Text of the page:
Don't mistake it for policy

San Jose Mercury News: President Bush and the Republican leadership in Congress finally got an energy bill, but in five years of working on it, they never "got" what America needs in an energy policy.
It needs a policy that focuses on reducing the environmental damage from energy use, especially smog and global warming. It needs a policy that reduces the nation's dependence on foreign oil, particularly from the politically volatile Middle East.
One stone for both those birds is higher fuel-economy standards for cars and trucks, forcing them to use less gas and emit less exhaust. Since 1989, the average mileage for new cars has dropped from 22.1 miles per gallon to 20.8.
But between Big Oil Republicans and Big Auto Democrats, higher fuel-economy standards were always a non-starter.
Other sensible provisions at least survived longer, passing in the Senate before dying in the House-Senate conference committee. One was a requirement that 10 percent of electricity come from renewable fuels by 2010; the other, that the president find a way to reduce domestic oil consumption by 1 million barrels a day.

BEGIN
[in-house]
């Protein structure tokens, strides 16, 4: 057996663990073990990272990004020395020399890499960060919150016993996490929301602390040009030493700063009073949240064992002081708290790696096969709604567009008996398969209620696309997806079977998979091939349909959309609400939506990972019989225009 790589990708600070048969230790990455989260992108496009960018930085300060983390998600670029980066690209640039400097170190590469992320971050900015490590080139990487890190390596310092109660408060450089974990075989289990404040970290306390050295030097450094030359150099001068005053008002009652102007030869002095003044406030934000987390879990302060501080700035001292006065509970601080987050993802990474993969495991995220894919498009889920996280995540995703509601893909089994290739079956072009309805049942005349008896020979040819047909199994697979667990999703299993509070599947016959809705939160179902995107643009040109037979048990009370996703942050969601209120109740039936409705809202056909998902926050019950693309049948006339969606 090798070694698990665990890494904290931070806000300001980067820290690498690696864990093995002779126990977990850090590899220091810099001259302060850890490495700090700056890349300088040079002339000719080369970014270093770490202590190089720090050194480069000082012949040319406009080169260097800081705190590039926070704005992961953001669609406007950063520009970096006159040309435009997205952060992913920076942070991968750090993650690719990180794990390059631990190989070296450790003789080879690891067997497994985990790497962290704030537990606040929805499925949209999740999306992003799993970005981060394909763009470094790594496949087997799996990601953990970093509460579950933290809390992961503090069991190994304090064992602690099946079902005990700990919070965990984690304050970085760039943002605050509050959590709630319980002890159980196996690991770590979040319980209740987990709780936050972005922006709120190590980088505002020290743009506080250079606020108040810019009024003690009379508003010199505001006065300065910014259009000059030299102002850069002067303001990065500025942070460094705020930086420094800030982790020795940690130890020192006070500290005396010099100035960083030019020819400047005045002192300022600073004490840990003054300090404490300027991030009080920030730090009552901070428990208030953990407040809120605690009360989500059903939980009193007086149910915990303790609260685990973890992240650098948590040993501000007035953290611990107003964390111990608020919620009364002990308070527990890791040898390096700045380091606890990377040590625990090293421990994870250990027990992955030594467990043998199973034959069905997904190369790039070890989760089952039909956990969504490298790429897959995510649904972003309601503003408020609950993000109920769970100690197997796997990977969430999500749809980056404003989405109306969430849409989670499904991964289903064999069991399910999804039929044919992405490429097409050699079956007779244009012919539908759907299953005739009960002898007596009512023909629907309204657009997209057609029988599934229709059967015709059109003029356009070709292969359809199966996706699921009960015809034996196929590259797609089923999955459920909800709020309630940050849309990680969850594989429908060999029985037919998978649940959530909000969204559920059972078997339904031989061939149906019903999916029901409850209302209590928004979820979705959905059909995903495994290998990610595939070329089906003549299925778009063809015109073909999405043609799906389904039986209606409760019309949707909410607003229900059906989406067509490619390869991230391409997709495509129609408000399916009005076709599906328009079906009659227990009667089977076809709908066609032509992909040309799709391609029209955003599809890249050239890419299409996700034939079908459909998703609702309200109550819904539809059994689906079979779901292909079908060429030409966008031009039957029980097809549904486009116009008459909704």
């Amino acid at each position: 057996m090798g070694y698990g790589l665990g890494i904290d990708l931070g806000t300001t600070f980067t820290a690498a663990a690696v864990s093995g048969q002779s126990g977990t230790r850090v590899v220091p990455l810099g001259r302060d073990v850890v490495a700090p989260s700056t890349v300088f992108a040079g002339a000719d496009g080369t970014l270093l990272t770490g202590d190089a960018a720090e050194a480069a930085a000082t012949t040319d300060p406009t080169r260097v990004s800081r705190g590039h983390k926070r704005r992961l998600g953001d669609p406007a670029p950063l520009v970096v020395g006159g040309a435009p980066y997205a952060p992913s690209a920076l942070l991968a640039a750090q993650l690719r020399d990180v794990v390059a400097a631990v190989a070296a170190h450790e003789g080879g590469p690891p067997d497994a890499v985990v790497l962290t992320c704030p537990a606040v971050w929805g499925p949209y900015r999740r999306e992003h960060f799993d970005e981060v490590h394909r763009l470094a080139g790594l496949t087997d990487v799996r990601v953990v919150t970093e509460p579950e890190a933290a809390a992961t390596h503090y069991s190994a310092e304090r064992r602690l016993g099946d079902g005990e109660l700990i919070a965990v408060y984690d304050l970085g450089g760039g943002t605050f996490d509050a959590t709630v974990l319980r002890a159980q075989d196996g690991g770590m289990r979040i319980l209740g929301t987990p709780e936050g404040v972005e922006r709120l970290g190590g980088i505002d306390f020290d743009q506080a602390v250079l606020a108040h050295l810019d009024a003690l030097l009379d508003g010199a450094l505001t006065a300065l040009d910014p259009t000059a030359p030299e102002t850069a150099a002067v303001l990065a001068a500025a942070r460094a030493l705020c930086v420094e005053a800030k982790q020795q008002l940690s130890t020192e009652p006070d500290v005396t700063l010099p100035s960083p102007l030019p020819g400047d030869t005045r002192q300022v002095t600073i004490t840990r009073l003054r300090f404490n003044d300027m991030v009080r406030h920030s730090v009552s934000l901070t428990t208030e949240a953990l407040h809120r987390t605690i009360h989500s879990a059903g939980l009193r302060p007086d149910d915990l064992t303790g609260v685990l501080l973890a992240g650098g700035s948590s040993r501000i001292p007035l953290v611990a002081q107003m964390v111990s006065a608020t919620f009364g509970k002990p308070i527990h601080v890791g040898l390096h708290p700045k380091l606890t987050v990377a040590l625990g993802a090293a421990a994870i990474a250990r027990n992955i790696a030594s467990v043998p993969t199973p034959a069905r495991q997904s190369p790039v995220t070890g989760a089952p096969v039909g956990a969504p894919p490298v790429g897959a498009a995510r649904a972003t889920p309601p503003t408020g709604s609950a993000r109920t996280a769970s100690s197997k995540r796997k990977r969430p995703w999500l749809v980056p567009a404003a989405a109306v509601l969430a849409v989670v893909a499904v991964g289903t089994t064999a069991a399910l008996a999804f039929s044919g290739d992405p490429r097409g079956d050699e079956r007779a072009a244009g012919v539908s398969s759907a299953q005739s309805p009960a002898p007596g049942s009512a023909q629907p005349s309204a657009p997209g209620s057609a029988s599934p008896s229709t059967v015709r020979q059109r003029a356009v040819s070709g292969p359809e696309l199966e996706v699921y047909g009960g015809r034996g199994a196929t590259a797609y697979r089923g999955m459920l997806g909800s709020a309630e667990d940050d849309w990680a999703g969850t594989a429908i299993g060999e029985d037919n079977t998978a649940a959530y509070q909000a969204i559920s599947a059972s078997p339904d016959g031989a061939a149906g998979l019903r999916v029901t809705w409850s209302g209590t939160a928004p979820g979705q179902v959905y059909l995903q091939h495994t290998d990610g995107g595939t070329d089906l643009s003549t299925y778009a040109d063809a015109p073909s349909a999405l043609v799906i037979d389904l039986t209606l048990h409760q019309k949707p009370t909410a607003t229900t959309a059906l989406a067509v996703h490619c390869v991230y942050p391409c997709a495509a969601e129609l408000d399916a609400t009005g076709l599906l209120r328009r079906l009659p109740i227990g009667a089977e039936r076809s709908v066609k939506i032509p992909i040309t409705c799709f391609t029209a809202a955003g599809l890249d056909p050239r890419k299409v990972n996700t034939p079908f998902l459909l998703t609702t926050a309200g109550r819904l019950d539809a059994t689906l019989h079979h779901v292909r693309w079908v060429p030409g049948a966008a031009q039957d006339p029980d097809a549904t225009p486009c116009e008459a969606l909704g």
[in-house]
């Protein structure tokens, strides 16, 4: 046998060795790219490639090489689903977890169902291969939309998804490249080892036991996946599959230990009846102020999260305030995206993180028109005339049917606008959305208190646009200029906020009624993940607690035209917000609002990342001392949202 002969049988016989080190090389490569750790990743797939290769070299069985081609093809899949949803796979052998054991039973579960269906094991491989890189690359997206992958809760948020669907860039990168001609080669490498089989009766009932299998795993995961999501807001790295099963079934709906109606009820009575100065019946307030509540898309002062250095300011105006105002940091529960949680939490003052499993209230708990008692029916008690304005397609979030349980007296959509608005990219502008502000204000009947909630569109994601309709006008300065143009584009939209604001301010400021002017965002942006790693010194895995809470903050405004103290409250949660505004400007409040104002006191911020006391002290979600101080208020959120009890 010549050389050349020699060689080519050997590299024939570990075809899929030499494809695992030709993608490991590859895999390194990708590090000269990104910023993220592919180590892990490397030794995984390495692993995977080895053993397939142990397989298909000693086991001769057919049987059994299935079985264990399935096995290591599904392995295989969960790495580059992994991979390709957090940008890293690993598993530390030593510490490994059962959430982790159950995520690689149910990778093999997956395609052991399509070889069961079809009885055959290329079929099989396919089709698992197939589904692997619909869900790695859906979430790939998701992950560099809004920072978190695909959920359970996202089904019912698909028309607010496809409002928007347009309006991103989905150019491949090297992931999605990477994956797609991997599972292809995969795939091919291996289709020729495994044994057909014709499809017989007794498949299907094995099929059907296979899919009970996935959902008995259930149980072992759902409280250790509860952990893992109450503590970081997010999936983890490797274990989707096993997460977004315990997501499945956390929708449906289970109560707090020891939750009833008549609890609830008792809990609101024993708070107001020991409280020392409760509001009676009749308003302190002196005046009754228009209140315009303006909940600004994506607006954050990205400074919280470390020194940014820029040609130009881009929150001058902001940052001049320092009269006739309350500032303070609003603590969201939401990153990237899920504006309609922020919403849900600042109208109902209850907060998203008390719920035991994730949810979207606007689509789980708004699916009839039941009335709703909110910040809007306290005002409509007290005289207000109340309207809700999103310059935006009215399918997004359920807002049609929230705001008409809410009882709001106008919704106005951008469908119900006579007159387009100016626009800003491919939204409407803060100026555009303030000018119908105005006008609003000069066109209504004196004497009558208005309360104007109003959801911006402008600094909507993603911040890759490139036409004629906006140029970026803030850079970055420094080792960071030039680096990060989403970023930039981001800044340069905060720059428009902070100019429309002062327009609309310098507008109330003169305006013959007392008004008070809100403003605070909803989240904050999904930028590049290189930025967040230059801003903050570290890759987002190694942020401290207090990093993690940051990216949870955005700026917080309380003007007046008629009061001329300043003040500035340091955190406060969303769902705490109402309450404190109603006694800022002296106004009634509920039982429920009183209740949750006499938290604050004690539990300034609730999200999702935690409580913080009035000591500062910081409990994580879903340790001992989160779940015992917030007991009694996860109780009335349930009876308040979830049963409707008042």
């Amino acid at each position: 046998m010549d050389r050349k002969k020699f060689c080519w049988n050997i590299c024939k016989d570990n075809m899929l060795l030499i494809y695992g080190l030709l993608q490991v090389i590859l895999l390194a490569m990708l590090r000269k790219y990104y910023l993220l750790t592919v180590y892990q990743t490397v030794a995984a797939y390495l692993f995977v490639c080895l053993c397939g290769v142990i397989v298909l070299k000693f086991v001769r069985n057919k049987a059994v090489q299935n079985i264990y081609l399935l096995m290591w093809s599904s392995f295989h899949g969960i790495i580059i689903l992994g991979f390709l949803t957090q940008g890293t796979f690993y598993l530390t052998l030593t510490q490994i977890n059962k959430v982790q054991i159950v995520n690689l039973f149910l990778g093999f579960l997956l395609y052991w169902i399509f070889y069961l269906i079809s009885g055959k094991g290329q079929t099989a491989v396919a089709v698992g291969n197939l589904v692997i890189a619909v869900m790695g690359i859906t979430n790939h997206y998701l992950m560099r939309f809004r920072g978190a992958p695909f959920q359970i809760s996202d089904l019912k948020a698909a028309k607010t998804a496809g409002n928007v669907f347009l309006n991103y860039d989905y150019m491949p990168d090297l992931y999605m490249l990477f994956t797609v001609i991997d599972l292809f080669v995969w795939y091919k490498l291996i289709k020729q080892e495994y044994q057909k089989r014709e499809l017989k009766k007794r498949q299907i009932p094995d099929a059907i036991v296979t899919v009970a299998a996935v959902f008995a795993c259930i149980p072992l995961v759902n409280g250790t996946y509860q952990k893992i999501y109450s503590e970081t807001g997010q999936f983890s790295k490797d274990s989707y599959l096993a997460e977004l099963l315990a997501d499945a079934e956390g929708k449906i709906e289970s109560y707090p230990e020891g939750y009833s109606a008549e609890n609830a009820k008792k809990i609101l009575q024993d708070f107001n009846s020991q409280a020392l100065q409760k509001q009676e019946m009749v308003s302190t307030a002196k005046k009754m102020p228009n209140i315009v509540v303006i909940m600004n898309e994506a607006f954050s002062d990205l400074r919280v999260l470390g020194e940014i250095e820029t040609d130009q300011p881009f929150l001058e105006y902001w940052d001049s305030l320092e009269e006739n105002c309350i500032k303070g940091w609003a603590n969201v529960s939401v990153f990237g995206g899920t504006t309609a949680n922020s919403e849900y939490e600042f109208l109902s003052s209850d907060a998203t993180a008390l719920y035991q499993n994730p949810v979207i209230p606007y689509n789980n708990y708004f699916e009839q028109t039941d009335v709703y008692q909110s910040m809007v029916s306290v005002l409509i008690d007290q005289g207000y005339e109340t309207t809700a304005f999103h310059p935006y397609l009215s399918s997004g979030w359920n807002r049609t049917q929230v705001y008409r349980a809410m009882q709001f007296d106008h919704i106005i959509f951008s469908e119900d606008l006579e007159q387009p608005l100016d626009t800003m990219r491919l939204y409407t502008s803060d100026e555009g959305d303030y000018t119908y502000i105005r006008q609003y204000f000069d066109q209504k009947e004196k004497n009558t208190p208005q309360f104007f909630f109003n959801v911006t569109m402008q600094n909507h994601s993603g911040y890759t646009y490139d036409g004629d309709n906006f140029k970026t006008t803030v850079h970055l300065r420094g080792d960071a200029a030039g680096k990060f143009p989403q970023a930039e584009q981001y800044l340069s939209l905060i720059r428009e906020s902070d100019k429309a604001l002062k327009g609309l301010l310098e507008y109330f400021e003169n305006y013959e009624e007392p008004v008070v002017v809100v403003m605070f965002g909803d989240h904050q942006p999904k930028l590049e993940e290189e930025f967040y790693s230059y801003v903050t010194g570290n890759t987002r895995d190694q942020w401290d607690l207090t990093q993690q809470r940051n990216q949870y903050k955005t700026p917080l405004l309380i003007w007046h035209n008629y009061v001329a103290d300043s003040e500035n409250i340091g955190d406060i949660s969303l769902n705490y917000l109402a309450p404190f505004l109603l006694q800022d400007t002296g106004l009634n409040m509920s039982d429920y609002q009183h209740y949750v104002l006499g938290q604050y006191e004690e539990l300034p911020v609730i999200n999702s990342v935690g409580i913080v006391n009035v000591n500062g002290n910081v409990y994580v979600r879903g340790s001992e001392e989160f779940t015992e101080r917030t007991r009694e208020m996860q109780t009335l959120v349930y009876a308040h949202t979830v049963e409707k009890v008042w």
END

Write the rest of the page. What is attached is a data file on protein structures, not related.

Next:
It is no surprise that the bill, which provides $14.5 billion in tax breaks during the next decade, takes a handouts-all-around approach to energy policy. Many bills are put together that way. But that doesn't make it more palatable.
Clean-coal technology
At least the money directed to clean-coal technology, with the idea of capturing emissions of carbon dioxide, is aimed at slowing global warming.
Other promising features are the incentives for renewable energy and for purchasing a gas-electric hybrid car. The reliability of the electricity grid should improve with the mandate that utilities meet federal standards.
The real puzzler -- in terms of policy, not politics -- is the $2.6 billion in subsidies for oil and gas companies. Even President Bush said in April: "I tell you, with $55 oil we don't need incentives to oil and gas companies to explore."
One of the worst provisions of the bill authorizes seismic studies of offshore oil and gas resources. It looks like a crack in the moratorium against drilling off the coast of California and other states.

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